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Incident at Dragoon Pass

Photo, Library of Congress, Public Domain

The airship captain stood on the bridge, holding his pocket chronometer in his hand as he examined the railroad timetable pinned to the bulkhead. With his other hand, he reached into his vest pocket and pulled out a cigar, the gears in his artificial arm whirring softly. He placed the cigar in his mouth but did not light it.

According to the built-in gyro-compass and altimeter in his timepiece, the Carolina was cruising due south, a thousand feet above the desert scrub-land. From out the port window, he could see a pile of jagged rocks known as the Dragoon Mountains. Dead ahead, through a gap in the desolate range, ran the tracks of the Southern Pacific Railroad.

Momentarily, their target came into view. “Behold, gentlemen,” he addressed his crew. “The 6:10 from El Paso, right on time.” A steam locomotive chugged along the track pulling a dozen cars behind it. “Mr. Denali, match course and speed.”

The Apache pilot grunted assent and turned the wheel. The airship’s steam engine let out a high-pitched whine as the drive propellers brought the craft’s speed up to sixty knots. The Carolina approached from behind the train, flying high above the tracks, passing over the cars until it reached one painted blue with white stenciled letters reading “U. S. TREASURY.”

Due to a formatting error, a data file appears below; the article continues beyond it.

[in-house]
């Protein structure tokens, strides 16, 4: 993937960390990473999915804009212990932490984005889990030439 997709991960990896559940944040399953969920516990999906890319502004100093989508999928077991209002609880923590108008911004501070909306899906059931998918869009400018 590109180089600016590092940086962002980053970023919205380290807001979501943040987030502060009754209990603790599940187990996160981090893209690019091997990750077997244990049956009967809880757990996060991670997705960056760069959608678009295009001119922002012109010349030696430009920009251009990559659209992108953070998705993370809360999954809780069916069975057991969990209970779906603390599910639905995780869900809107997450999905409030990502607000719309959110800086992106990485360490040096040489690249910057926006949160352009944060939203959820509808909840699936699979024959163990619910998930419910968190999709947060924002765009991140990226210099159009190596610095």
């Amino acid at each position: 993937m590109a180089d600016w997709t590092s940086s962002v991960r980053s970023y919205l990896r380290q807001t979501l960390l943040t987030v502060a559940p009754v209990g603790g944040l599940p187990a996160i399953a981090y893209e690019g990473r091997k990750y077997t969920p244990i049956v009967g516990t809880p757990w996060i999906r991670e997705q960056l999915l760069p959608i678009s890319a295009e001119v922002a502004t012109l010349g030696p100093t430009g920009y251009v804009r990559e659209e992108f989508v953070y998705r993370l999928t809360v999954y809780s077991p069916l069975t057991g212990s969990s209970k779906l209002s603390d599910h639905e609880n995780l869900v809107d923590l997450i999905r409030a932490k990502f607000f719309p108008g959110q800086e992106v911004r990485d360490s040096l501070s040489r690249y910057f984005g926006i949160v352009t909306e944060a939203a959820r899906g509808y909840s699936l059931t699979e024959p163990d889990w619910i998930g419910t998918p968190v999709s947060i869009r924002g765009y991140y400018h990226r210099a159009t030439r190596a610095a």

The lighter-than-air craft hovered ten feet above the train as if both were standing still. If the train crew had seen them, they’d taken no action. Not that it would matter. There would be no way for them to summon help. If they sped up, the airship could easily keep pace.

“Once again, the game is on!” The captain knelt to open the hatch at the bottom of the gondola. “Ready, Mr. Heckler?”

“Javohl, mein Kapitan,” replied the stout engineer, taking a quick glance at the steam pressure and temperature gauges of his beloved Porter-Allen Mark 3. Next to the open hatch lay a broad flat wooden box of his own design, which was fastened to the overhead by a thick steel cable. He gave it a push and it dropped through the opening, jerking to a halt as the cable went taut. Hesitating for just a moment, he hopped aboard the platform and grabbed hold of the cable.

The Captain turned a brass-plated crank to spool out the cable, lowering his ship-mate into the open air. Heckler showed no fear as he dangled above the clattering train. The box on which he stood concealed a circular saw blade, which was connected to the airship’s engine by a flexible drive shaft. When the box touched down on the roof of the train car, he pushed a lever to engage the saw.

It only took a few seconds to cut out a four-foot diameter circle, which fell into the car with a loud crash. “What in blazes?” Someone shouted, followed by “Bandits!” and a number of stronger oaths. Bullets pinged off the saw blade from below, causing Heckler to jump. He held onto the cable with all his might as his perch wobbled precariously.